US cruise companies eye off Australian islands

Daydream Island is private but less suitable for cruise lines, says Wayne Bunz.

As the billion-dollar local cruise sector continues its aggressive push into Australian and New Zealand waters, its American masters are looking to buy private ­islands off Queensland’s coast to offer passengers exclusive destinations and further control passenger spending. 

US cruise lines have quietly ­inspected Queensland’s Daydream Island, in the Whitsundays, following the lead of Norwegian Cruise Lines, which began the trend in the 1970s, buying Great Stirrup Cay, in the Bahamas, ­exclusively for its passengers.

Cruising has enjoyed unprecedented growth in Australia, now with more than one million passengers annually. The sector is growing at more than 14% year-on-year, second only to growth in China and well ahead of the US and Britain.

The peak cruise tourism body, Cruise Lines International Association, foreshadows that buying private islands will be the big trend this year. But local companies concentrate on buying or leasing Queensland islands because destinations such as New Zealand and Tasmania are deemed too cold.

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“Cruise lines want an island that is exclusively for their cruise passengers,’’ says Brisbane-based agent Wayne Bunz, national ­director of CBRE Hotel Brokerage. “Every time a cruise ship calls into Cairns, once the passengers leave the ship the cruise line has no control over the expenditure of that tourist, so it makes sound economic sense to own the facilities they are dropping them to.”

Other cruise lines have followed in the wake of the Norwegians, buying in the Bahamas, French Polynesia and the northern coast of Haiti.

Paul Gauguin Cruises has ­access to two private beaches in French Polynesia, while Switzerland’s MSC Cruises recently launched Sir Bani Yas Island in Abu Dhabi, and now controls a 2.5km beach oasis, exclusively for its guests.

CLIA’s managing director for Australasia, Joel Katz, says buying private islands for passengers is part of a growth trend, with passengers booking itineraries which take in private islands. “While modern cruise lines are able to offer extensive on-board amenities, passengers are increasingly looking for a beach experience, and to satisfy this many cruise lines have purchased or leased private islands or beaches,” says Katz. “As more cruise lines introduce private island destinations, travellers are responding and booking these itineraries.”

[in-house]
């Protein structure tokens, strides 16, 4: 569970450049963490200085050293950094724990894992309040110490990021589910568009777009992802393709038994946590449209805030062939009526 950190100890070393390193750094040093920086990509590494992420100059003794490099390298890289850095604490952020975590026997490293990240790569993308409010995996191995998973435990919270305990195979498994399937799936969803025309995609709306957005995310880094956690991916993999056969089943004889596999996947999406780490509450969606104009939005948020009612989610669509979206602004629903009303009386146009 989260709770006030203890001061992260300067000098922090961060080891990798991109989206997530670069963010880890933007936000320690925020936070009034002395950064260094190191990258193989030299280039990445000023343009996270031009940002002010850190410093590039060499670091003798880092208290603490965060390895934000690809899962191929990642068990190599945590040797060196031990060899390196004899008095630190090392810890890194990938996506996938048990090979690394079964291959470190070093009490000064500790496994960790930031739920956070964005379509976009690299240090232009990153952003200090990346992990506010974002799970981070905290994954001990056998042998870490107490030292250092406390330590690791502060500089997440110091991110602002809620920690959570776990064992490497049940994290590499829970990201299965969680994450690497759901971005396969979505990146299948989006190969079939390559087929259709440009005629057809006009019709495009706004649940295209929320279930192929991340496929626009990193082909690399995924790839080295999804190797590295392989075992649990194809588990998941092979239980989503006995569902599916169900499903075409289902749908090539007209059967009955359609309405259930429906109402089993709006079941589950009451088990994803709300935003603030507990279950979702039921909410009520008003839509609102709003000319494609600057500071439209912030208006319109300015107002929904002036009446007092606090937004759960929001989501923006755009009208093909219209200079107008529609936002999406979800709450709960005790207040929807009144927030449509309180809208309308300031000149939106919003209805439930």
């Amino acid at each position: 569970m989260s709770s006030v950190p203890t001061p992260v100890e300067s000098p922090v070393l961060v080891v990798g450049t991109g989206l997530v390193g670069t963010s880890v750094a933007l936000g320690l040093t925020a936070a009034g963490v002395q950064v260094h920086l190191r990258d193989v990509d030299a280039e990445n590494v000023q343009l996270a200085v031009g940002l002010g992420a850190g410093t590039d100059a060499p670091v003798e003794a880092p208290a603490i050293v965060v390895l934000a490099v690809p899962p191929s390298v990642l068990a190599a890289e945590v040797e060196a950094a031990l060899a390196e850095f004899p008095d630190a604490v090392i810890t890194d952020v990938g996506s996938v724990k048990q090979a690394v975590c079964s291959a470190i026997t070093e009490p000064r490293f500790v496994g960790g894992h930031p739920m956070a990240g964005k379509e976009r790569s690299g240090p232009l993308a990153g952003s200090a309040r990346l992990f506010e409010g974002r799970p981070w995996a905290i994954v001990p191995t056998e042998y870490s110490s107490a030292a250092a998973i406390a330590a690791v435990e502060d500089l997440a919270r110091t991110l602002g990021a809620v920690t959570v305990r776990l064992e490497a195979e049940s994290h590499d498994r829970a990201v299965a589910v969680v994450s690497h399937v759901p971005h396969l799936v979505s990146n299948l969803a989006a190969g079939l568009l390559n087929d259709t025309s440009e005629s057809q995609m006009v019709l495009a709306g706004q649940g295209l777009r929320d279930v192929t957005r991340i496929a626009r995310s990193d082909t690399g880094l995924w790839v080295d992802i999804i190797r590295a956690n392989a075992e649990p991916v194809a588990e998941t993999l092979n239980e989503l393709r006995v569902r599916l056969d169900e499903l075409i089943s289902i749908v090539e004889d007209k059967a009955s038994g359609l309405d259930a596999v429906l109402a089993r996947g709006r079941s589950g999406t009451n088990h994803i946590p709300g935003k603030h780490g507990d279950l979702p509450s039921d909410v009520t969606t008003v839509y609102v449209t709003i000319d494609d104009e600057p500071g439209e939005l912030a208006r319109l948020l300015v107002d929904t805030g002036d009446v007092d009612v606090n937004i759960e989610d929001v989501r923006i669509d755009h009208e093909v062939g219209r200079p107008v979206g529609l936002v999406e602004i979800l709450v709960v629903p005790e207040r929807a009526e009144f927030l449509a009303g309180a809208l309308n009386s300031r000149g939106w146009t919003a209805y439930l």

Cruise lines want an island that is exclusively for their cruise passengers

P & O Cruises president Sture Myrmell says: “We are always looking at innovative ideas that can make cruise holidays special and the concept of exclusive ­access to an island paradise has been successful in other parts of the world.

“While it is not under active consideration at the moment, if an opportunity presented itself, it is something we would seriously consider.”

Norwegian Cruise Lines’ senior vice-president Steve Odell says: “The Caribbean is currently home to the majority of private ­islands servicing cruise lines.

“For example, Norwegian Cruise Lines own two — Harvest Caye and Great Stirrup Cay — both fringed by crystal-clear ocean waters and delivering an exceptional array of water-based leisure activities which make them an itinerary highlight for guests.

“With more and more cruise lines visiting and/or home-porting in Australasia, a region boasting beautiful coastlines peppered by hundreds of island retreats, it would be incredibly exciting to see the creation of similar island experiences for cruisers closer to home.”

Once the passengers leave the ship the cruise line has no control over the expenditure of that tourist, so it makes sound economic sense to own the facilities they are dropping them to

But Royal Caribbean Cruises Australian managing director Adam Armstrong has no plans for his company to buy an island.

“The majority of our itineraries are international — to New Zealand and the South Pacific, so strategically it wouldn’t make sense for us.”

Property agents report US cruise lines have been inspecting Queensland’s islands for a deep water port to entertain passengers in private, capturing their spending on beachside cabanas, alcohol and pool toys.

Bunz says he has been ­approached by cruise companies seeking to purchase islands.

“It’s for day trips … they are looking for all those activities like snorkelling, food and beverage which they currently give to concessionaires,” he said.

“What they want is an island offering exclusivity to their passengers. They want their guests on the boat transferred exclusively for them.’’

He says Queensland islands are available but many, such as Daydream, are unfeasible because they include accommodation.

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